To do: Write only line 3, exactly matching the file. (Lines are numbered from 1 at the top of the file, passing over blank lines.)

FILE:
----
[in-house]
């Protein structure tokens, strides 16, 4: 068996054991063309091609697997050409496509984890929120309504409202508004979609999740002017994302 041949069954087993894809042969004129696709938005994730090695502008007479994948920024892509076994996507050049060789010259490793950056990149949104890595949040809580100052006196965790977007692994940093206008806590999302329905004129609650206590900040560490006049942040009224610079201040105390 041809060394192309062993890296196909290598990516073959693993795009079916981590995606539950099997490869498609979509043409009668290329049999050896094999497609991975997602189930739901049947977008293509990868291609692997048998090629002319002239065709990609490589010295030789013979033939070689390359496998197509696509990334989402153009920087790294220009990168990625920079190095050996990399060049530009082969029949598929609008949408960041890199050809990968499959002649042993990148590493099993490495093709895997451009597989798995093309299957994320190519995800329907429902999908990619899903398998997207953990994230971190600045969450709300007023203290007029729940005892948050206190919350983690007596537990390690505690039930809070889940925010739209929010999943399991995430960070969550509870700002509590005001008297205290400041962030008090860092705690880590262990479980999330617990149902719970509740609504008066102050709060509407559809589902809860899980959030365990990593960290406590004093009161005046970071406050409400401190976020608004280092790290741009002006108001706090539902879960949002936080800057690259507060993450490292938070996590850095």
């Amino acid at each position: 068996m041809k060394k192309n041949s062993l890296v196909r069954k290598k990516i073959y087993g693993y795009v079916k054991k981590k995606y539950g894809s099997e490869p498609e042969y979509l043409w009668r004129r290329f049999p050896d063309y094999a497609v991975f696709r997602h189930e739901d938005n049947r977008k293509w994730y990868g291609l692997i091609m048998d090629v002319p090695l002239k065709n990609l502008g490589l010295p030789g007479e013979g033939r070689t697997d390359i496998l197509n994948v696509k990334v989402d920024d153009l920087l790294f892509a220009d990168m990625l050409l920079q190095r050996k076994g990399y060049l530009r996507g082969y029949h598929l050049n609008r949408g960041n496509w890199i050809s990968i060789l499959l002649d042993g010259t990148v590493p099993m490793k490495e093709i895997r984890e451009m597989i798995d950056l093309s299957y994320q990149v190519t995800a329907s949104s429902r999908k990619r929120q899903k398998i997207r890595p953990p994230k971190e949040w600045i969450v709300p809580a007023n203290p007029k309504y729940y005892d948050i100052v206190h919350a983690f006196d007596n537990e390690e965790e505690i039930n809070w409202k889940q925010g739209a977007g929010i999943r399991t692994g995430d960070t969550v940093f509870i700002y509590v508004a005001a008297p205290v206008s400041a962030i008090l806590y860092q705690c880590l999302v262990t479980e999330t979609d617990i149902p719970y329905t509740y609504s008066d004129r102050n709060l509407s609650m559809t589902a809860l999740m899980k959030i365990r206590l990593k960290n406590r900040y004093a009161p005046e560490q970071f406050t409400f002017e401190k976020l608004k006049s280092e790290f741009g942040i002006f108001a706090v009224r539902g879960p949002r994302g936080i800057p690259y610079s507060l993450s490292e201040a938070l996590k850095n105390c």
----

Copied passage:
């Amino acid at each position: 068996m041809k060394k192309n041949s062993l890296v196909r069954k290598k990516i073959y087993g693993y795009v079916k054991k981590k995606y539950g894809s099997e490869p498609e042969y979509l043409w009668r004129r290329f049999p050896d063309y094999a497609v991975f696709r997602h189930e739901d938005n049947r977008k293509w994730y990868g291609l692997i091609m048998d090629v002319p090695l002239k065709n990609l502008g490589l010295p030789g007479e013979g033939r070689t697997d390359i496998l197509n994948v696509k990334v989402d920024d153009l920087l790294f892509a220009d990168m990625l050409l920079q190095r050996k076994g990399y060049l530009r996507g082969y029949h598929l050049n609008r949408g960041n496509w890199i050809s990968i060789l499959l002649d042993g010259t990148v590493p099993m490793k490495e093709i895997r984890e451009m597989i798995d950056l093309s299957y994320q990149v190519t995800a329907s949104s429902r999908k990619r929120q899903k398998i997207r890595p953990p994230k971190e949040w600045i969450v709300p809580a007023n203290p007029k309504y729940y005892d948050i100052v206190h919350a983690f006196d007596n537990e390690e965790e505690i039930n809070w409202k889940q925010g739209a977007g929010i999943r399991t692994g995430d960070t969550v940093f509870i700002y509590v508004a005001a008297p205290v206008s400041a962030i008090l806590y860092q705690c880590l999302v262990t479980e999330t979609d617990i149902p719970y329905t509740y609504s008066d004129r102050n709060l509407s609650m559809t589902a809860l999740m899980k959030i365990r206590l990593k960290n406590r900040y004093a009161p005046e560490q970071f406050t409400f002017e401190k976020l608004k006049s280092e790290f741009g942040i002006f108001a706090v009224r539902g879960p949002r994302g936080i800057p690259y610079s507060l993450s490292e201040a938070l996590k850095n105390c």